“You should evacuate until I can study the schematics and see if I can rewire it while it’s running.”
“No, I can’t. I’m captain until Bill’s back on his feet. Come on.”
 
AAn hour later, Dick met Bill and John in the sick bay, where the robot was just releasing Bill for light duty. “I can fix it,” Dick said. “I’ll need some wire and alligator clips, and a wire cutter.”
“They’re by each generator, forty two is closer to port. I’ll show you.”
“No, you and Bill better get to safety. No sense anybody but me gets killed.”
“No,” John said. “I’ll help. Bill, wait in your boat. How long will it take you, Dick?”
“Maybe an hour. There’s nothing you can do to help, and it’s incredibly dangerous.”
“I can hand you tools. That’s an order. Come on.”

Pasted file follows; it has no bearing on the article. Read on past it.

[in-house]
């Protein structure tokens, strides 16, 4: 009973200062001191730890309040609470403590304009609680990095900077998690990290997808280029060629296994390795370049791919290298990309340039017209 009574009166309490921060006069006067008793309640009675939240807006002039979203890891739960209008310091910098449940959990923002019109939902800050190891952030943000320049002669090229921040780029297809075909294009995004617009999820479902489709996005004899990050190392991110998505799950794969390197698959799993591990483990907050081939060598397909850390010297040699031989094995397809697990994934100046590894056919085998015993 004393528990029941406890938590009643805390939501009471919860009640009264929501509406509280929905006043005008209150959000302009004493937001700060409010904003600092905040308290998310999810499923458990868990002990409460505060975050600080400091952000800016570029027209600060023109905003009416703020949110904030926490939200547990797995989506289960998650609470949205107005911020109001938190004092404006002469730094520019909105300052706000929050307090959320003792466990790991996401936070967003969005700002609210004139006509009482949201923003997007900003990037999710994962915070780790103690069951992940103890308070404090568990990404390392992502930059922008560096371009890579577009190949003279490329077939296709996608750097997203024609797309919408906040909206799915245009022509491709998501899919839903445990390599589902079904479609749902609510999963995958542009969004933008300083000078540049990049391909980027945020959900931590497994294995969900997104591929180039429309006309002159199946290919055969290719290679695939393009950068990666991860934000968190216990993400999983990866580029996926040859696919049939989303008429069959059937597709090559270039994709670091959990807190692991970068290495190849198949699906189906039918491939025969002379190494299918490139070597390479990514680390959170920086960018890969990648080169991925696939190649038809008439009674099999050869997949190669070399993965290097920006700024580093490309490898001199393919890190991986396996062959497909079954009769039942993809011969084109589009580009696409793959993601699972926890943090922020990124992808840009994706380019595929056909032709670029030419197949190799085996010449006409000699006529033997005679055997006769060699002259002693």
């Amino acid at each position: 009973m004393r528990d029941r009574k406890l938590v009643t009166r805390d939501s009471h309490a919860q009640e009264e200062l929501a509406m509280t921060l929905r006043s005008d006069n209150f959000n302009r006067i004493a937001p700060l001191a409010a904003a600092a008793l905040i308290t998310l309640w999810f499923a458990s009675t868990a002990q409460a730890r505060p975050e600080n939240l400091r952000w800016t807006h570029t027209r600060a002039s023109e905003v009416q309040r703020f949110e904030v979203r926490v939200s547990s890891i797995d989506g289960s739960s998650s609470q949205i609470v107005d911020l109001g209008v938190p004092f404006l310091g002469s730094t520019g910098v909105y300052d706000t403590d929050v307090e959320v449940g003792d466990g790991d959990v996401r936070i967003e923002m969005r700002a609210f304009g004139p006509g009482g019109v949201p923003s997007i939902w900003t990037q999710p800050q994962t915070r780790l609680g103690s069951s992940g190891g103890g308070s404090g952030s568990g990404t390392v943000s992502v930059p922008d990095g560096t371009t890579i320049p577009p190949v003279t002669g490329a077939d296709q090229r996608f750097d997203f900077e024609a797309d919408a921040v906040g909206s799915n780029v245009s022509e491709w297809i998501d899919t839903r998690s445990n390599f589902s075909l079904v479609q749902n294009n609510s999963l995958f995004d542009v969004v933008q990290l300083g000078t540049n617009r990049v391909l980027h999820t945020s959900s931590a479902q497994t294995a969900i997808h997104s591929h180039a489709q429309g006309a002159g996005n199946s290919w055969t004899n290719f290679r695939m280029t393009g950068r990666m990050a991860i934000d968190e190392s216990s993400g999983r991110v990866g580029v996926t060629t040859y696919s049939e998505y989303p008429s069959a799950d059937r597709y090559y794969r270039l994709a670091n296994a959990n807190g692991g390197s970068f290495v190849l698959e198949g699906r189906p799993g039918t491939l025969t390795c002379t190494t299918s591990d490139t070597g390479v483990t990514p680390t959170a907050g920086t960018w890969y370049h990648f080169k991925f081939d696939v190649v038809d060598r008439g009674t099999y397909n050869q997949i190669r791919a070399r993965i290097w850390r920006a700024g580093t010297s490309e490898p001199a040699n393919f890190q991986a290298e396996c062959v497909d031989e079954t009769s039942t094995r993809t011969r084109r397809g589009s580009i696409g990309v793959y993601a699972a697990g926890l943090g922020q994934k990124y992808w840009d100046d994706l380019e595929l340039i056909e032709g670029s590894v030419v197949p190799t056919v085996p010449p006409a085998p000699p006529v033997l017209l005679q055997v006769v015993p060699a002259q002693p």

The medic Bill was on rolled to his houseboat, and John and Dick climbed down into the bowels of the giant ship. John was indeed helpful and it only took forty five minutes. Dick stood up and brushed himself off. “Okay, you can shut it off now and I’ll take the board out, and the passengers can Re-embark.”
“We can shut it down from here,” John said, and did so. He addressed the public address, telling passengers they could come back on board, that the situation was resolved. He and Dick trudged up the steps at almost Earth gravity.
“I hope I’m getting paid for this!” Dick said, panting.
“Yeah, you’re getting paid. And you’re getting a raise, too.”
“How do you know?”
“I’m on the board of directors.”
“Oh.”
“Look, Dick, everybody’s going to want to know what’s going on, explain it so they don’t really understand but are calmed down and satisfied.”
Dick grinned. “I can do that.”
“Dick, you’re a hero, you know. I’m buying you a drink when we get to the commons!”
Dick shook his head. “I’m no hero, it’s just that I’m the only guy who could do it.”
“Bullshit, you could have waited in your houseboat while I played Russian roulette in the pilot room shutting that damned engine down, but you risked your life. That makes you a hero.”
“John, you were there, too.”